The transgender movement has made great strides in recent years in advancing the cause of a marginalized minority.
However, the movement’s claim to the absolute right of people to choose their gender, and have that choice legally enforced, is resulting in unfairness.
Gender dysphoria is a condition involving an anatomical male who believes he is a female in a man’s body (and the reverse for women). It affects about one-10th of one per cent of the population.
However, this condition has received much attention in recent years, and has found its way into legislation and corporate policy.
Gender self-identification involves the right of people to identify with the gender of their choice. People have a right to be gender nonconformists or to believe in gender fluidity.
The problem arises when that person, or others acting on their behalf, seeks to compel others to recognize their gender choice as fact. Just because a man thinks he’s a woman doesn’t make him a woman. Recent legislative attempts to compel others to accept belief as fact are having perverse results.
Increasing numbers of men identifying as women have entered women’s sporting competitions and dominated. This is unfair since men generally do better than women in activities involving physical strength.
Then there are cases of female-identifying men choosing to use a women’s bathroom or other private areas where women expect only other women to be present. This can be be extremely uncomfortable – even dangerous – for women when they’re placed in this situation.
Some men pretend to be gender dysphoric in order to gain access to women-only areas. Domestic violence shelters and rape crisis centres are spaces where the presence of men could do great damage to vulnerable women.
What about a man who said he felt he was a woman and demanded admission to a women’s prison?
Or what about a man who says he is a woman one day (and is treated that way), but the next day says he feels like a child and demands to be treated as a child? Harvard University now has a policy that a person can change their gender from day to day, and other people must respect those changing decisions.
Yale University has tampons for sale in the men’s bathroom.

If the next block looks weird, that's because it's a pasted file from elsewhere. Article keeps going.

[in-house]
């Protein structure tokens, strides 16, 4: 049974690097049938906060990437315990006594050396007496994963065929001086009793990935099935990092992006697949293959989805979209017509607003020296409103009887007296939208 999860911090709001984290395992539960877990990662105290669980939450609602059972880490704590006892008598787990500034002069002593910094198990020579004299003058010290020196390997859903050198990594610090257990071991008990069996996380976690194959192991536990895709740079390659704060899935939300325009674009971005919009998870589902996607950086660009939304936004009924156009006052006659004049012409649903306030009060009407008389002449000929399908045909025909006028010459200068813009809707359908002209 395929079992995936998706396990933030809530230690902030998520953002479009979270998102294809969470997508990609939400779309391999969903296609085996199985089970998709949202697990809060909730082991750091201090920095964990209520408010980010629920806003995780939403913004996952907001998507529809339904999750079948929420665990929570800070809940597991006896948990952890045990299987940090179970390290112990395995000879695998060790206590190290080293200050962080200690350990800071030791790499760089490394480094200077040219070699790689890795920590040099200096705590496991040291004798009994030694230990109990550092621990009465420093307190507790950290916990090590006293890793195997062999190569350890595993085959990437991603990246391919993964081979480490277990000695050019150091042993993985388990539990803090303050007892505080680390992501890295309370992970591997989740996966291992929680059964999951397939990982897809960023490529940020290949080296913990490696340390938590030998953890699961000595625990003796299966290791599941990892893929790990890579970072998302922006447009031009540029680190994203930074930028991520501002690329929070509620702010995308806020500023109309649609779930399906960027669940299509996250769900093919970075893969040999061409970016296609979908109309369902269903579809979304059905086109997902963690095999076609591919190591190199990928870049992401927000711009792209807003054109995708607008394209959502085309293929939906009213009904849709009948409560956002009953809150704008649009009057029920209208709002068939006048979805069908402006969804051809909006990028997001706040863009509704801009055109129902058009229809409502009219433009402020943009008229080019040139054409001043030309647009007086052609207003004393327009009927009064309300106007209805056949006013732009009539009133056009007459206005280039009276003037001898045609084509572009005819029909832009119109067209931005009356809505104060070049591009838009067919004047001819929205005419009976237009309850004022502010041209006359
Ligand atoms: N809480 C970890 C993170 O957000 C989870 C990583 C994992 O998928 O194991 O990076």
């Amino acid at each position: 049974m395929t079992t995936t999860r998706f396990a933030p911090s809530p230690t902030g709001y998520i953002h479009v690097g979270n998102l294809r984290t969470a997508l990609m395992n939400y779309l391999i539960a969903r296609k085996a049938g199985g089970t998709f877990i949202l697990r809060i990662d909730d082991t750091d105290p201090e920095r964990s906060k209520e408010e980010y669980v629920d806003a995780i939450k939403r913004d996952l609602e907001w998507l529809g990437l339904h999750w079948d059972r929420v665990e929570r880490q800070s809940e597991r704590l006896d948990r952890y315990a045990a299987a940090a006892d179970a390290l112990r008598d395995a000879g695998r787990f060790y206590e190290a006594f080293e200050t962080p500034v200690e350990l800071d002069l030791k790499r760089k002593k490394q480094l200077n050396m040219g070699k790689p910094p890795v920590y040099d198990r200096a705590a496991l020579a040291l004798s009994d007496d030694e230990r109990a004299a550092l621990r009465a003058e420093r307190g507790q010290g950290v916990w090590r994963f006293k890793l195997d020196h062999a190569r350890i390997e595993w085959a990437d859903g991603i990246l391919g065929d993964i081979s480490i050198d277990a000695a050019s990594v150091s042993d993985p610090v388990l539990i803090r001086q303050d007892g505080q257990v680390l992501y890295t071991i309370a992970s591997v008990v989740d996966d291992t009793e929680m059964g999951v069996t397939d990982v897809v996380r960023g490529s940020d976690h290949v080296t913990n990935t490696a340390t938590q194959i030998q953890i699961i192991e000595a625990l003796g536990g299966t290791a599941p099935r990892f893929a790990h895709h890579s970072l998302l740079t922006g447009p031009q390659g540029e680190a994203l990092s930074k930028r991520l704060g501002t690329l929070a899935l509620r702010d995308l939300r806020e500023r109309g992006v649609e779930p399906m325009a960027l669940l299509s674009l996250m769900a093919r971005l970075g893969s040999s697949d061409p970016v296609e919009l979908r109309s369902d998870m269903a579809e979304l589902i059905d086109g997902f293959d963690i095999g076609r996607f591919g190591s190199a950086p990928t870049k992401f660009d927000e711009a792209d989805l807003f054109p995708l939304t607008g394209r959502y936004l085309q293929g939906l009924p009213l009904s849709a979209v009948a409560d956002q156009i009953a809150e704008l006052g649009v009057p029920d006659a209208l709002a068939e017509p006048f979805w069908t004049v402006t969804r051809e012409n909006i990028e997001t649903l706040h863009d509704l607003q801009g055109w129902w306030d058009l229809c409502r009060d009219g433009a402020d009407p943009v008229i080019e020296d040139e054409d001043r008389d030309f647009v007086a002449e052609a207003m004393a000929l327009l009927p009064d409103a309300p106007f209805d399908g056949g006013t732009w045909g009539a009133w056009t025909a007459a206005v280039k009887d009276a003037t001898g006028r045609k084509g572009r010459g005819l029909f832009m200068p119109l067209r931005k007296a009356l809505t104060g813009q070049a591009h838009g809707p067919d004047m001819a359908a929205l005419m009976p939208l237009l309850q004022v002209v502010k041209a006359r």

Remember Rachel Dolezal? She lived most of her life claiming to be black person – except that her parents and all her ancestors were white. When exposed, she explained that she identified as a black person, ergo she was a black person.
If a man can choose to be a woman and must be accepted as such, why can’t a person choose to belong to a different race?
Then we get to the truly bizarre: a young man who is transitioning to be a genderless alien.
Or what about ‘otherkin?’ These people believe they’re not entirely human. Society is expected to take this seriously. Our federal government could probably be persuaded to prosecute people who refuse to do so.
And if you can be whatever you want to be, what about age? A 70-year-old Dutch man says he feels like a much younger man, so he insists on being one. He wants 20 or so years lopped off his birth certificate.
Until recently, those who spoke out about the perverseness of unrestricted gender self-identification tended to be people associated with right-wing groups or causes. The best known in Canada is University of Toronto Prof. Jordan Peterson.
But now voices from the left are saying essentially the same thing. Megan Murphy describes herself as a radical feminist and speaks out against the wrong-headedness of some of the samples I’ve listed.
This debate is far from over, of course. However, it seems that the tide may be starting to turn. Common sense might be making a bit of a comeback.
People with gender dysphoria must be treated with respect and acceptance. They have an absolute right to identify however they wish. But privacy and safety should not be sacrificed. And, as Prof. Gad Saad of Concordia University says, “We shouldn’t change our understanding of reality to celebrate your unique personhood.”
A million years of evolution have made this a world of women and men. A new social movement – no matter how worthy its original purpose – is unlikely to change that anytime soon.
Brian Giesbrecht is a retired judge and a senior fellow at the Frontier Centre for Public Policy.
The views, opinions and positions expressed by columnists and contributors are the author’s alone. They do not inherently or expressly reflect the views, opinions and/or positions of our publication.